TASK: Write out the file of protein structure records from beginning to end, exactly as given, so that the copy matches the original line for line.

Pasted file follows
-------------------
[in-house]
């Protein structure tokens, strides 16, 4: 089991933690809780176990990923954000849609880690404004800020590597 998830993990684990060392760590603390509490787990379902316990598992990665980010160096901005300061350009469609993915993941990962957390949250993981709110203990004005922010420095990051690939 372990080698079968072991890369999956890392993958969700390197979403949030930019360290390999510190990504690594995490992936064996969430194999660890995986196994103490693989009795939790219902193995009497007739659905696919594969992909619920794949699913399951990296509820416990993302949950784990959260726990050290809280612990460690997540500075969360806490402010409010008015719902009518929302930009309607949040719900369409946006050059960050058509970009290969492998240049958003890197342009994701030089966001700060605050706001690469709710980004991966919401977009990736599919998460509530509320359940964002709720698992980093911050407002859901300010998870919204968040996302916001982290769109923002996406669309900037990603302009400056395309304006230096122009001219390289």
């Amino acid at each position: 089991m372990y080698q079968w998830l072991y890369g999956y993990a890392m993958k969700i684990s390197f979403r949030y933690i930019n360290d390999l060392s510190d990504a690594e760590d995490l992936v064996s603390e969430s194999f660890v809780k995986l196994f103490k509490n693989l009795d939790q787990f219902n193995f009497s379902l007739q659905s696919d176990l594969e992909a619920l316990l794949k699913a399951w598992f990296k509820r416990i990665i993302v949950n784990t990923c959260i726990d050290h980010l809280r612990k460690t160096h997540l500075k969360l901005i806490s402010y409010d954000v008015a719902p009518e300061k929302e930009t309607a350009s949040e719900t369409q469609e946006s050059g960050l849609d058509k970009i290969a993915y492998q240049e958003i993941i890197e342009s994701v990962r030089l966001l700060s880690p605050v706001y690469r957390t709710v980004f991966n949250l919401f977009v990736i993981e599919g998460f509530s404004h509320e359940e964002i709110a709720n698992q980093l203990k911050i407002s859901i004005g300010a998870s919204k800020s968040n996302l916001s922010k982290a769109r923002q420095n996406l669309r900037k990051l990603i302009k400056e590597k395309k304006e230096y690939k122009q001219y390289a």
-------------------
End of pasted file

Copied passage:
[in-house]
């Protein structure tokens, strides 16, 4: 089991933690809780176990990923954000849609880690404004800020590597 998830993990684990060392760590603390509490787990379902316990598992990665980010160096901005300061350009469609993915993941990962957390949250993981709110203990004005922010420095990051690939 372990080698079968072991890369999956890392993958969700390197979403949030930019360290390999510190990504690594995490992936064996969430194999660890995986196994103490693989009795939790219902193995009497007739659905696919594969992909619920794949699913399951990296509820416990993302949950784990959260726990050290809280612990460690997540500075969360806490402010409010008015719902009518929302930009309607949040719900369409946006050059960050058509970009290969492998240049958003890197342009994701030089966001700060605050706001690469709710980004991966919401977009990736599919998460509530509320359940964002709720698992980093911050407002859901300010998870919204968040996302916001982290769109923002996406669309900037990603302009400056395309304006230096122009001219390289």
């Amino acid at each position: 089991m372990y080698q079968w998830l072991y890369g999956y993990a890392m993958k969700i684990s390197f979403r949030y933690i930019n360290d390999l060392s510190d990504a690594e760590d995490l992936v064996s603390e969430s194999f660890v809780k995986l196994f103490k509490n693989l009795d939790q787990f219902n193995f009497s379902l007739q659905s696919d176990l594969e992909a619920l316990l794949k699913a399951w598992f990296k509820r416990i990665i993302v949950n784990t990923c959260i726990d050290h980010l809280r612990k460690t160096h997540l500075k969360l901005i806490s402010y409010d954000v008015a719902p009518e300061k929302e930009t309607a350009s949040e719900t369409q469609e946006s050059g960050l849609d058509k970009i290969a993915y492998q240049e958003i993941i890197e342009s994701v990962r030089l966001l700060s880690p605050v706001y690469r957390t709710v980004f991966n949250l919401f977009v990736i993981e599919g998460f509530s404004h509320e359940e964002i709110a709720n698992q980093l203990k911050i407002s859901i004005g300010a998870s919204k800020s968040n996302l916001s922010k982290a769109r923002q420095n996406l669309r900037k990051l990603i302009k400056e590597k395309k304006e230096y690939k122009q001219y390289a």